I just bought this portable shelter that we will use for the Khaki Campbell ducks and drake in the spring.
Here is a video of when we got the ducks.  I went to get them in the evening and had put them into a cage.  Then, we put the cage into the coop that evening but left the new ducks in the cage for the night.  I came in the next morning to let them out.  They were pretty high strung!  Of course, the mature ducks also picked on them because the pecking order is a real thing.  Please know that no ducks were hurt badly.  I watched them for quite a while and after the first day, they were pretty much assimilated into the flock with no problem.
I put fancy little yellow band on the new ducks but their feet were so small that the bands fell off!  I actually put new red bands on them a few weeks later.  They mostly hang together in a little group within the larger flock.  Here is a recent pic of the drake...I think he is quite handsome...it is a little difficult to see in the pic but he has his curly tail feather now!  This is another identifying characteristic of a drake...
I just gathered these eggs yesterday and we "may" be getting some eggs from the new ducks!  The egg in the middle is a regular sized duck egg.  The first egg is a double yolker.  When the ducks (and chickens) first start to lay, they give a lot of double yolkers as their little internal egg system is working out the kinks of how to lay an egg.  The third egg may be a pee wee duck egg.  It is about the size of a chicken egg.  So, the double yolker and the pee wee eggs may be from the new ducks!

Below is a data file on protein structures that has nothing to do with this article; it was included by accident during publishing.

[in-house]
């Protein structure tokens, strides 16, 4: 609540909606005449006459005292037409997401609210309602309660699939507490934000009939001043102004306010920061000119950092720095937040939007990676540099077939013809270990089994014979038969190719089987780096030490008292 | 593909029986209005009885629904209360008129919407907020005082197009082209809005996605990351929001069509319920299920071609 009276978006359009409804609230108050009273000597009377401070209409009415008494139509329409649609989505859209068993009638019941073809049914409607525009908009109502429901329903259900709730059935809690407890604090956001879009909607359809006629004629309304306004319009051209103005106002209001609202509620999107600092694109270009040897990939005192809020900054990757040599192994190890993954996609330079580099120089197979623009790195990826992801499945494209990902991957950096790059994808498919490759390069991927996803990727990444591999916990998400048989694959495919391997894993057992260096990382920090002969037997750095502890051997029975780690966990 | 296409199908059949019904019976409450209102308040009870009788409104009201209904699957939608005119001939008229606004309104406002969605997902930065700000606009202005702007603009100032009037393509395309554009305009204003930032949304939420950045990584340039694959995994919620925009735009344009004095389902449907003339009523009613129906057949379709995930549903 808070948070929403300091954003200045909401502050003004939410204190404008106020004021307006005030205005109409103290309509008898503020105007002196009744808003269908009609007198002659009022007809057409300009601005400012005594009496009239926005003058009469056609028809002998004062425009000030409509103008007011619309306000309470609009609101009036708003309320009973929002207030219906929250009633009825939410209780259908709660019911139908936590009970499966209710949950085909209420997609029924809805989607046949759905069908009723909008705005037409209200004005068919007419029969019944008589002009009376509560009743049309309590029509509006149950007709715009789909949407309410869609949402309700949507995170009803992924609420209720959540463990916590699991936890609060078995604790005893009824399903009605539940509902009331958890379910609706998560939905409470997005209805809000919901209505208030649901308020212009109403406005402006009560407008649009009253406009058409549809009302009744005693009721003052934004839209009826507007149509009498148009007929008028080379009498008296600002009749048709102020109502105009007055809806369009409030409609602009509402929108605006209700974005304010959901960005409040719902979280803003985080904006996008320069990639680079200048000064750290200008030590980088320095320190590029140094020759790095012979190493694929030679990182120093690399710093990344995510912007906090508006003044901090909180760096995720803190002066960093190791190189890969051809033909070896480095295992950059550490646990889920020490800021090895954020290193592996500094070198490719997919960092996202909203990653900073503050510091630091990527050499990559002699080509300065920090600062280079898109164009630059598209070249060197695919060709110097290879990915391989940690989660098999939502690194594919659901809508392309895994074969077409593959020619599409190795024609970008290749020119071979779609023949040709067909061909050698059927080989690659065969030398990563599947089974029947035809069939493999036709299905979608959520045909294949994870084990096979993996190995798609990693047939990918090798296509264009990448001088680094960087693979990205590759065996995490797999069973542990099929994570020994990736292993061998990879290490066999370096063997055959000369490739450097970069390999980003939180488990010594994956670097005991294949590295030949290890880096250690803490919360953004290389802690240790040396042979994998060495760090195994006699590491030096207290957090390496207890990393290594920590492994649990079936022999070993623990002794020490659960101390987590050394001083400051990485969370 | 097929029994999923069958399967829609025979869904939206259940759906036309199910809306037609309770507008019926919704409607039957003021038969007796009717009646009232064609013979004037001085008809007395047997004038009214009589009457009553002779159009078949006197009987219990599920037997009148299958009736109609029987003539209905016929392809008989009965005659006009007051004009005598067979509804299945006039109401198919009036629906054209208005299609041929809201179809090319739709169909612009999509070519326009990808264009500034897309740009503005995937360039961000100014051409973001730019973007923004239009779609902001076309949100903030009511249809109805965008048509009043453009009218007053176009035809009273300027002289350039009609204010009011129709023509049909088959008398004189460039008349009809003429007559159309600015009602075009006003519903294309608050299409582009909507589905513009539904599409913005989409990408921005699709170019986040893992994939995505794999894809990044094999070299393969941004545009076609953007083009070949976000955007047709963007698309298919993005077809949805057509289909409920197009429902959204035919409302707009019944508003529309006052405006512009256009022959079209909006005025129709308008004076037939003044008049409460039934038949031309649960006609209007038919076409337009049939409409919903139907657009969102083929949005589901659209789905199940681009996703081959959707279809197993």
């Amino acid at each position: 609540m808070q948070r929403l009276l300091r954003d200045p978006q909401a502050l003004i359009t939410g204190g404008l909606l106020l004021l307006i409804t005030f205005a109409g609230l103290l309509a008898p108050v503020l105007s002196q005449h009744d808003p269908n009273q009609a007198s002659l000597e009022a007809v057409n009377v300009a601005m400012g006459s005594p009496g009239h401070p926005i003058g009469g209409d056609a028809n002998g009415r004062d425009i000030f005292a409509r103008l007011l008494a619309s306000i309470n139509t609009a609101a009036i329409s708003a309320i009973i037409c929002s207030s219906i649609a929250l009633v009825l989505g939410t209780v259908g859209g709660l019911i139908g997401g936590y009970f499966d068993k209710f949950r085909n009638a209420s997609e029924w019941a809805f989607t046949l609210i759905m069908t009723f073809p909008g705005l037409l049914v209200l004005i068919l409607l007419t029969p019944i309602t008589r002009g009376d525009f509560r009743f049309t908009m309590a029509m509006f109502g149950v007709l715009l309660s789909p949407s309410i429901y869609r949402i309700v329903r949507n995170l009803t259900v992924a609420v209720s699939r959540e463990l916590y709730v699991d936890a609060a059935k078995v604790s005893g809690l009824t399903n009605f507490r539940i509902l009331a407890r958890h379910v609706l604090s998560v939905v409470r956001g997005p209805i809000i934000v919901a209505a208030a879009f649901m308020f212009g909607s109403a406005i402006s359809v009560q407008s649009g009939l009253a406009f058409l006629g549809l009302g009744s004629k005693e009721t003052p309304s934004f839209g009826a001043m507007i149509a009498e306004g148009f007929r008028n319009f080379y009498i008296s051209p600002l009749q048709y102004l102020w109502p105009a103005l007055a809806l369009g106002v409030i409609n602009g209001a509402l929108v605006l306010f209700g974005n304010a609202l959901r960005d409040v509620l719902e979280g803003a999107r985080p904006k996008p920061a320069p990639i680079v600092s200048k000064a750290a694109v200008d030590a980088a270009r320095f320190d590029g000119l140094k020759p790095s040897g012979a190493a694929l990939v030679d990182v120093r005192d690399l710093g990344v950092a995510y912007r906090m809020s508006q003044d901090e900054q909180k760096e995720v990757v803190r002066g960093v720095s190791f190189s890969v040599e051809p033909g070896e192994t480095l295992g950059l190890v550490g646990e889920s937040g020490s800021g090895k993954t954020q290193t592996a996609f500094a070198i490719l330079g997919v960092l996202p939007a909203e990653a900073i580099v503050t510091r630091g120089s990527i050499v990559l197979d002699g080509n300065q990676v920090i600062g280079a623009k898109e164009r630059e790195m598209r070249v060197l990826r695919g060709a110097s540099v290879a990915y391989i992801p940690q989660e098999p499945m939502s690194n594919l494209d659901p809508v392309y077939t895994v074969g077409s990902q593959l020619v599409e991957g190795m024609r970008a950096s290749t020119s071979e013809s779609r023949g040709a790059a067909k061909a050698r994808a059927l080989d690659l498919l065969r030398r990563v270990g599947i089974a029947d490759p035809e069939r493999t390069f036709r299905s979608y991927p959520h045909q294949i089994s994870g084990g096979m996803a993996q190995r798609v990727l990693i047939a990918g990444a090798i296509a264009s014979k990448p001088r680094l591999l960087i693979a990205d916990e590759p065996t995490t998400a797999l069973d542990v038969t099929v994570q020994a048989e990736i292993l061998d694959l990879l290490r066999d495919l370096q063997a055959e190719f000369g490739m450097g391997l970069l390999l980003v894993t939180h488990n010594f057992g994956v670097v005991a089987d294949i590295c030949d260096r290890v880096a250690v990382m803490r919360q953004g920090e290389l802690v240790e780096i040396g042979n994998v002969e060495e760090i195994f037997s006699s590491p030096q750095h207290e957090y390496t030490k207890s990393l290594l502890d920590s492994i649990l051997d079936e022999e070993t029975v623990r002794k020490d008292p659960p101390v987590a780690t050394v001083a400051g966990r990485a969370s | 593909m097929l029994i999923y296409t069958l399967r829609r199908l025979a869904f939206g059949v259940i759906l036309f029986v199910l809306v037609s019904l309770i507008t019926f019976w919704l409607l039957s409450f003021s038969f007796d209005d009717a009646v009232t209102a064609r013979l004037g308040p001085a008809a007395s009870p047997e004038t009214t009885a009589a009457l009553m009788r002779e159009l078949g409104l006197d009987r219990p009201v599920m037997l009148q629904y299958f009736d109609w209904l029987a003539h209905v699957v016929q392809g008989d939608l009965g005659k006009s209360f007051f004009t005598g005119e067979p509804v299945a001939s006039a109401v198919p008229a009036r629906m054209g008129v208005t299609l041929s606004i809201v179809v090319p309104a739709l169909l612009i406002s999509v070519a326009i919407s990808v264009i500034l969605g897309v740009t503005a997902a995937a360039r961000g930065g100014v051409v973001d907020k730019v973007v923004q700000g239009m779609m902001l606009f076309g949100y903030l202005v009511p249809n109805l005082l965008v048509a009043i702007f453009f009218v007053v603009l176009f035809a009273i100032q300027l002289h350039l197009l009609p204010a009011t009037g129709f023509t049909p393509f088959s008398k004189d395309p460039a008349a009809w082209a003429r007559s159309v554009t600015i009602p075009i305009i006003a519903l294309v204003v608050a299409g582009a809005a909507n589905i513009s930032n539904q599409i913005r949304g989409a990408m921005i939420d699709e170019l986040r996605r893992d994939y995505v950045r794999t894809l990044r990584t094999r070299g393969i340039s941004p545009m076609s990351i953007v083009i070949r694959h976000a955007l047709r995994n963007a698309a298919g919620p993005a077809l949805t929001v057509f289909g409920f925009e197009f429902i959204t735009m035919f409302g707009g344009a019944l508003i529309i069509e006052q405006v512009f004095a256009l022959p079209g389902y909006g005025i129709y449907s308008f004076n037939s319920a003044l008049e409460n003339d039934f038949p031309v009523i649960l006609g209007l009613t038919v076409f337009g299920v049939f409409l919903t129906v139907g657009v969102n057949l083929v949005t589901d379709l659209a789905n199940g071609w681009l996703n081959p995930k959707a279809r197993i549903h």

These are not the only new poultry to come to the farm.  The chickens are getting ready to molt.  When they molt, they lose their old feathers and grow new feathers.  This takes a lot of energy and they quit laying eggs while this happens.  To make sure we have enough eggs for Mark's delivery route, he bought some 10 month old pullets to add to the chicken flock a couple of weeks ago!

They are a Rhode Island Red and are known to be great egg layers.  They are a darker red color than the other girls so they are pretty easy to tell apart.  The chicken in the upper left is a new girl and the bottom right is one of the existing flock.
The contractor has come and parked his utility trailer at our property.  He said that he does not have a lot of other projects now so he will be finishing up the chicken coop (FINALLY!).  I am hoping he is correct and then we will be able to order some more chicks in a couple months and put them in the new coop!

So where does the "never say never" part come in?  After researching about incubating eggs, it just seemed like too much variables that might not work so I just thought we would never actually try to raise our own ducks but now we are!  We are going to try and let them raise their own babies and not do the incubator.  Hoping this works!

Have an eggcellent day!